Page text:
Africa is the ‘Cradle of Humankind’ – the place where a number of early hominid species first started to emerge from the continent’s forests and walk on two legs across the plains. We are only just beginning to piece together the evidence for this evolutionary process, and understand how some evolutionary lines turned out to be ‘dead ends’ – and one led to the emergence of modern man, Homo sapiens.
Four of the continent’s most important palaeontological sites, where fossil hominid remains have been found, are designated world heritage sites. It is probably no coincidence that three of them are located in Africa’s Great Rift Valley, which may have served as an ‘evolutionary crucible’ as rapidly changing environmental conditions provided the stimulus necessary for the emergence of the first hominids about 3-4 million years ago. Two of these Rift Valley sites – the Lower Valley of the Awash, and the Lower Valley of the Omo – are in remote parts of Ethiopia where they are rarely visited except by members of the scientific community. A little further south in northern Tanzania is Olduvai Gorge, made famous by the astonishing discoveries of Louis and Mary Leakey. Here in the Ngorongoro Conservation Area layers of volcanic ash and other sediments have revealed evidence of our ancestor’s walking upright on two feet (the famous ‘Laetoli footprints’) as well as hominid fossils from different stages in the evolutionary process, tools and the fossilised remains of many of the large mammals that roamed the area at the time. A similar diversity of hominid fossils and other evidence has been discovered far to the south, in the caves and limestone quarries near Johannesburg at Sterkfontein and neighbouring sites.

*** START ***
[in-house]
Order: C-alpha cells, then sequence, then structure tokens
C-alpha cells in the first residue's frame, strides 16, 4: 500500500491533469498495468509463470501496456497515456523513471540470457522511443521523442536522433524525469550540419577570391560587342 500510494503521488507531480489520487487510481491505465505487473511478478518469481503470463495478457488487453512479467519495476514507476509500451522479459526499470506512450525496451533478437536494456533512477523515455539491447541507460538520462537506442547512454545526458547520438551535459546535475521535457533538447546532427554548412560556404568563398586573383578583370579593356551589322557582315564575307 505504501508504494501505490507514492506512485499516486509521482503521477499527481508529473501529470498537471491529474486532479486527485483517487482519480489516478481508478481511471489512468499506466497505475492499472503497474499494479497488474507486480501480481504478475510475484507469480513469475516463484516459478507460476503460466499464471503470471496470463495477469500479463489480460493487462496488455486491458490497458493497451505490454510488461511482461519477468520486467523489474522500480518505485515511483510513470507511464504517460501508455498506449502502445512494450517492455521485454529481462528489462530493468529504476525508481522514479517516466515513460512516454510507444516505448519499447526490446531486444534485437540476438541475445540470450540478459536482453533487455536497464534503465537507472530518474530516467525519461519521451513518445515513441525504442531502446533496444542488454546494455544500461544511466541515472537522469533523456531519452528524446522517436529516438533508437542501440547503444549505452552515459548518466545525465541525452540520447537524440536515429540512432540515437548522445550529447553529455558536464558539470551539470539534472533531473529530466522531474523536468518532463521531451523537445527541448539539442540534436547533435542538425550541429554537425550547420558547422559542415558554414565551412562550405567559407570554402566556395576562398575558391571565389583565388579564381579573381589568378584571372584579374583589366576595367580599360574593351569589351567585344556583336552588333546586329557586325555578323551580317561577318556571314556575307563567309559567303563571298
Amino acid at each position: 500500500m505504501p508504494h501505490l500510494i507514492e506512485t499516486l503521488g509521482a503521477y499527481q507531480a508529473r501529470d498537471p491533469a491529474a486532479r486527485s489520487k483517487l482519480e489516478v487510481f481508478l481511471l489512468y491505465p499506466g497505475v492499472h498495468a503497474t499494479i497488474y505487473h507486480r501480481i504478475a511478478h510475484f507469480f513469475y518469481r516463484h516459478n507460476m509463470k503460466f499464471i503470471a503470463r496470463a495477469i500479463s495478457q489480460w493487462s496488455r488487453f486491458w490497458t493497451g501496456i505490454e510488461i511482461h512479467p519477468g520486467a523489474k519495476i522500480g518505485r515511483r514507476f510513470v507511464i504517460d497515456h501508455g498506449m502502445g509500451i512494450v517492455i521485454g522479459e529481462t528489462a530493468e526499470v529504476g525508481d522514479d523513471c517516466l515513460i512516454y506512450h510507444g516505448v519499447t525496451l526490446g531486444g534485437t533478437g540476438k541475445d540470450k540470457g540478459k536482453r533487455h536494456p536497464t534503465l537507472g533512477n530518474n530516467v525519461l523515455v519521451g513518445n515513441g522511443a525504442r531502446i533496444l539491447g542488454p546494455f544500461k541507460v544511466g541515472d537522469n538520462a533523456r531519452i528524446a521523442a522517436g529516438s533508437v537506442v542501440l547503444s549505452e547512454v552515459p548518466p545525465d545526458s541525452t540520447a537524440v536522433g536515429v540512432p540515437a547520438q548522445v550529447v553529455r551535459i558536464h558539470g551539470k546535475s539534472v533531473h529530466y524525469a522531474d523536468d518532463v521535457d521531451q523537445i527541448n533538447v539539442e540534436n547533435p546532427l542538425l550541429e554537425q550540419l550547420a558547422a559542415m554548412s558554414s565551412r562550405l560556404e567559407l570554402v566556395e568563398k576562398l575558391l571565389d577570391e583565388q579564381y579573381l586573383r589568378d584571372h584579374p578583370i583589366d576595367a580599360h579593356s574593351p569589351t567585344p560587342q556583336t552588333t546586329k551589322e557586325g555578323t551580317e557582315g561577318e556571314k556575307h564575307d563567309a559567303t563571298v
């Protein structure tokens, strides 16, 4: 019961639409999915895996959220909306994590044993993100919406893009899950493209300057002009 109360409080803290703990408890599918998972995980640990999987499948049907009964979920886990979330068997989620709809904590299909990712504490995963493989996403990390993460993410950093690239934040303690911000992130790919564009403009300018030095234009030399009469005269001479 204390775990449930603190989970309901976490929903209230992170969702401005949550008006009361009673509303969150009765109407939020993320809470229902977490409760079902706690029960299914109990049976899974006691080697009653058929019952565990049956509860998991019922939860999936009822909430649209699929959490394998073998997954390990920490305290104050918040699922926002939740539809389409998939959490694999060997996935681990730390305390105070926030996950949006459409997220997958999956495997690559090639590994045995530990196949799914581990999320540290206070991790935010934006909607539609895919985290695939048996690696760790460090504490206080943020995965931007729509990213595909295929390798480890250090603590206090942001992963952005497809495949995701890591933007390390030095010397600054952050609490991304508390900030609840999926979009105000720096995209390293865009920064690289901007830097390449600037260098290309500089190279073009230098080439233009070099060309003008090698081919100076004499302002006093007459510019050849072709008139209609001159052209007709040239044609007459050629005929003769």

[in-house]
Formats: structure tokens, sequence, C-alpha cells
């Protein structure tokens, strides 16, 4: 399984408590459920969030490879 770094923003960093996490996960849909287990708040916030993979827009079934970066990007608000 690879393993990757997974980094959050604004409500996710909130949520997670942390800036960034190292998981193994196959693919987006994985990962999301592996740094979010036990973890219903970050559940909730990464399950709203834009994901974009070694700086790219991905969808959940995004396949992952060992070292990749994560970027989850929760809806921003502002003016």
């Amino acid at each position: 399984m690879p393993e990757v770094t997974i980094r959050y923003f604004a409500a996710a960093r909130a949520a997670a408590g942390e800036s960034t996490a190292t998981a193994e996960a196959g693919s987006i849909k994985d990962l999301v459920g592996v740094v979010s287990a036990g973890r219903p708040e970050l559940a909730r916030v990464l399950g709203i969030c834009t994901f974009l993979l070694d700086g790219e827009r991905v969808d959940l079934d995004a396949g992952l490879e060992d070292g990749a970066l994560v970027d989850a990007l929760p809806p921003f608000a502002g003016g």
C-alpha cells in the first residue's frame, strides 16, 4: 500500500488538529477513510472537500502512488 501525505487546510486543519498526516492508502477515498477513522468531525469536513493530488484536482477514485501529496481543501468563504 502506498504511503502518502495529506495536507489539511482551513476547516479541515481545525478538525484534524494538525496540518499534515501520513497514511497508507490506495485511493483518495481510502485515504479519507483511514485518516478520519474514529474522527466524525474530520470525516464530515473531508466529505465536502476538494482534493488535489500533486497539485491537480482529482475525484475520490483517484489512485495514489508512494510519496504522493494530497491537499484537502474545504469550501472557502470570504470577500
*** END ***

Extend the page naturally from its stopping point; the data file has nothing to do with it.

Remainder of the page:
Understanding the value of any of these sites requires specialist knowledge, or first-class guiding and interpretation. The excellent visitor centres at the South African sites provide an unparalleled educational and visitor experience, adding immeasurably to the value of the place for most people. There is also a very useful small museum and interpretation centre at Olduvai Gorge, where visitors can learn more about human evolution and the discoveries at Olduvai. But the two Ethiopian sites are much less developed and it may well be some time before these important places are developed for visitors on account of their remote locations.
Want to know more?
Download this 14-page guide to the key hominin fossils found across the continent, and the story of human origins and evolution. The Guide is based on displays at the National Museum of Kenya (Nairobi) and includes a narrative on human evolution; photos of 19 key hominin fossils; artists impressions of four human ancestors; a map of hominin fossil locations; a diagrammatic representation of the human family tree; and 'interest boxes' on stone tools and methods of dating fossils. To download this free educational guide, click here.
To read more about each of the world heritage sites concerned with human origins, and see a slideshow of each place, follow these links: